May 26, 2016
Greg Stiemsma grew up in Wisconsin where his skill and commanding 6’11’’ stature made him a natural on the basketball court. But his talent could not mask the depression that initially appeared while he was in high school. “The first time I dealt with depression was during basketball season my senior year,” the 27-year-old remembers. “At that time, I didn’t seek the help that I should have. I didn’t admit or face my feelings.” He graduated and began attending the University of Wisconsin-Madison where he played for the Badgers. (Photo credit: Brian Babineau).
Greg did well during his freshman year, but problems resurfaced when he was a sophomore. His life was slowly being overwhelmed by another debilitating bout of depression. “The end of the semester came and I wasn’t taking care of my schoolwork,” he says. “I was living in a false reality thinking that things would take care of themselves.” Greg was ruled academically ineligible to play in January 2006 and had to sit out the entire second semester of his sophomore season. Depression eventually took a toll on everything in his life. “It was like I was living as a zombie or a robot,” Greg says. “I didn’t want to get out of bed. I didn’t really want to do anything besides the stuff that I absolutely had to do.”
Greg’s mother, who had personal experience with depression, was the first to suggest that he seek help. Greg finally confided in his trainer. “He saved my life,” Greg says. “He was really influential in getting me to go see a doctor. I’m still grateful to him today.”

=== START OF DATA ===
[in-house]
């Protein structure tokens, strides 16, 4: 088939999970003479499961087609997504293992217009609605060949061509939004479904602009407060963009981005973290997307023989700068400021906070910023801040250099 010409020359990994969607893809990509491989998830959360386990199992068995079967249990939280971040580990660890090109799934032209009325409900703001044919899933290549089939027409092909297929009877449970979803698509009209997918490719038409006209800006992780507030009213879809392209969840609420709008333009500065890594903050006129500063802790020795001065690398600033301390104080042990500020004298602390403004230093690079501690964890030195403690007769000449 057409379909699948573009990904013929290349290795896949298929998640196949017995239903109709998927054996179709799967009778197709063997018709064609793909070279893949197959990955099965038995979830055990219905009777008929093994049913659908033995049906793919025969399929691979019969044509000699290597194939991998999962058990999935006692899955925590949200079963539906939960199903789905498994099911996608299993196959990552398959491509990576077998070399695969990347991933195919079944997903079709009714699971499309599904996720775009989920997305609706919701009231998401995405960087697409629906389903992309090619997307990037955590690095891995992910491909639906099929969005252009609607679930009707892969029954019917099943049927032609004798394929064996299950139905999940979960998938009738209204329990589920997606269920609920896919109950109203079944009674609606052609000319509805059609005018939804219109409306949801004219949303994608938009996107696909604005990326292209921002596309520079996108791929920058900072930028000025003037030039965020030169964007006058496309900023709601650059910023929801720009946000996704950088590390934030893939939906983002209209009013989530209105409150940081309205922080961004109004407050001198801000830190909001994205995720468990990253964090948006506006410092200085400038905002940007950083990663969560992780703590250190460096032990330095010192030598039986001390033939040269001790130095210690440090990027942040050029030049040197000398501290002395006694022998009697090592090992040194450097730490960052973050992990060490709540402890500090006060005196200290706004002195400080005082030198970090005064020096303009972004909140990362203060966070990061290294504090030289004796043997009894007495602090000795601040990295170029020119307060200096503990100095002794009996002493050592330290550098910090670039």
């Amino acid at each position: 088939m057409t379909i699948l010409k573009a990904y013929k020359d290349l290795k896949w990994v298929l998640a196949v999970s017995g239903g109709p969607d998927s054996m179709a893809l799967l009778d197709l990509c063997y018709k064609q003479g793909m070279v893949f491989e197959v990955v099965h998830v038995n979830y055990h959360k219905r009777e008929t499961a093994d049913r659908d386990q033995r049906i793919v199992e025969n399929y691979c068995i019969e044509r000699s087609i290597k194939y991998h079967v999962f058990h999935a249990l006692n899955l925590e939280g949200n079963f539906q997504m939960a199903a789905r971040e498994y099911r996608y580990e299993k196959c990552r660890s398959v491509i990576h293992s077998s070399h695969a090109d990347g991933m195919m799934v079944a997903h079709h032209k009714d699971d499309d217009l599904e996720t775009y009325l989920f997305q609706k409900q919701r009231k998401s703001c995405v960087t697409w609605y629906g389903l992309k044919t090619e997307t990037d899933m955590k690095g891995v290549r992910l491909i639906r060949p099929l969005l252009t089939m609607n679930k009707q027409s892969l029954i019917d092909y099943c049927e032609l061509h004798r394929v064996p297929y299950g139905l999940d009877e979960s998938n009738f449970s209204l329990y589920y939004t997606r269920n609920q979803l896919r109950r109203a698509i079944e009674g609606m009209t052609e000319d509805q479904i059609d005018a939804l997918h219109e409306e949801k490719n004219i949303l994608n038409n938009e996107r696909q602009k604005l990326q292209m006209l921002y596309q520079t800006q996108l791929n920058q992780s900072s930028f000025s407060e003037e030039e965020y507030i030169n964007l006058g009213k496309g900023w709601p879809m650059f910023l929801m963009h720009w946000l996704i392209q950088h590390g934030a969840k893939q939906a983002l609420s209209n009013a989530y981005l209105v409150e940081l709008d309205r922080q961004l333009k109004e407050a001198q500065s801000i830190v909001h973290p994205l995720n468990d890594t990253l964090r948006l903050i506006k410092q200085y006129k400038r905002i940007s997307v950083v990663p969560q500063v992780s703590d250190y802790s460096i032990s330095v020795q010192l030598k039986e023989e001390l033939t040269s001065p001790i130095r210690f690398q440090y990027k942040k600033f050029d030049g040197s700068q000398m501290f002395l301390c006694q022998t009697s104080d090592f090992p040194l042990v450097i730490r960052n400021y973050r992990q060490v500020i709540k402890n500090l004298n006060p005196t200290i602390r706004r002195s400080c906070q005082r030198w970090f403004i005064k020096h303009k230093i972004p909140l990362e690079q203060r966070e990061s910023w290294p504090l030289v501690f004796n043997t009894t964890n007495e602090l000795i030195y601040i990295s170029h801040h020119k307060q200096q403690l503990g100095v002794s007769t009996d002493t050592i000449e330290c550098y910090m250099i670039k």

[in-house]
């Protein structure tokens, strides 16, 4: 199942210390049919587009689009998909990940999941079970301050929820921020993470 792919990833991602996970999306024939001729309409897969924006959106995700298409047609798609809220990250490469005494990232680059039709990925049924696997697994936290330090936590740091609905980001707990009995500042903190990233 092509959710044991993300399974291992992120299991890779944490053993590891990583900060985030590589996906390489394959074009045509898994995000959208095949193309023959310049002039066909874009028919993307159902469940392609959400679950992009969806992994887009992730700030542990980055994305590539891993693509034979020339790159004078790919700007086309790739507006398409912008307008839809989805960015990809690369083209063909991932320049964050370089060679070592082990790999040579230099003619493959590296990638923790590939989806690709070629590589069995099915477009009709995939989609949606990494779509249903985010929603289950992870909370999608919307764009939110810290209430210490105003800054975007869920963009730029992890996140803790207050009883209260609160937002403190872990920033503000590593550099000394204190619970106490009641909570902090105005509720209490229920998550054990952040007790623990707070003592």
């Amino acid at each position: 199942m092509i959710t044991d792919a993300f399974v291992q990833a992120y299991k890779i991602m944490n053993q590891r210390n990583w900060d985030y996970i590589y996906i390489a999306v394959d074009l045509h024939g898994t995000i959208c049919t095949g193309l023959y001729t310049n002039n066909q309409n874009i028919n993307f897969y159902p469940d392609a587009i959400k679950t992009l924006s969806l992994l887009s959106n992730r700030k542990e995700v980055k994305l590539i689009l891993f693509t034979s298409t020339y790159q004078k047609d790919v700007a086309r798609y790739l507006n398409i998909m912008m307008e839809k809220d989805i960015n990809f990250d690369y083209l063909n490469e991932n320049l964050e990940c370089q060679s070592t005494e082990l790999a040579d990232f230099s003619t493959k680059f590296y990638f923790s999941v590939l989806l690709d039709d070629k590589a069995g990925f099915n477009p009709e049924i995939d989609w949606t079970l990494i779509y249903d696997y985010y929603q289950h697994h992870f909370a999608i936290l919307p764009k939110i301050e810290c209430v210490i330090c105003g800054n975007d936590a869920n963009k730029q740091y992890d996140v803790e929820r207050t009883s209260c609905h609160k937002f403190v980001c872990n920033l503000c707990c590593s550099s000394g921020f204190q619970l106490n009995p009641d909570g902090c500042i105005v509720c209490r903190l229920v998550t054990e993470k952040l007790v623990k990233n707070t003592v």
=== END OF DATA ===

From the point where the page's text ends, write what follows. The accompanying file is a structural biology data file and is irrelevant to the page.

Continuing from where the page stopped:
Once Greg began receiving treatment and opening up to loved ones about his depression, his condition improved significantly. “My friends and family were great,” Greg remembers. “They just wanted to see me get better. They wanted to see me be me—the guy they knew rather than the guy I had become.”
One of the tools Greg learned for managing his wellness was to set small, short-term goals. Sometimes they were as simple as getting out of the bed and having breakfast. Achieving those goals helped him build positive momentum. “By the end of the day,” Greg says, “I was not just sitting around saying, ‘I didn’t do anything today,’ or feeling sorry for myself. Making and achieving little goals kept me going.”
Greg left the Boston Celtics in August 2012 to play center for the Minnesota Timberwolves. Although the attention aimed at professional basketball players can be intense, Greg makes a conscious effort to stay even-keeled and above the hype. “There is a lot of stress and pressure, at times, with this profession,” he admits. “You have to stay off the roller coaster. You can’t get too up on the highs or down on the lows.”
Greg has decided to use his celebrity status to make others aware of depressive disorders. “So many people are affected by them and it shouldn’t be a closeted issue,” he says. Greg’s involvement with Families for Depression Awareness has helped bring the organization’s message to a wider audience. “If sharing my story can encourage one person to get the treatment that they need, then it’s worth it.”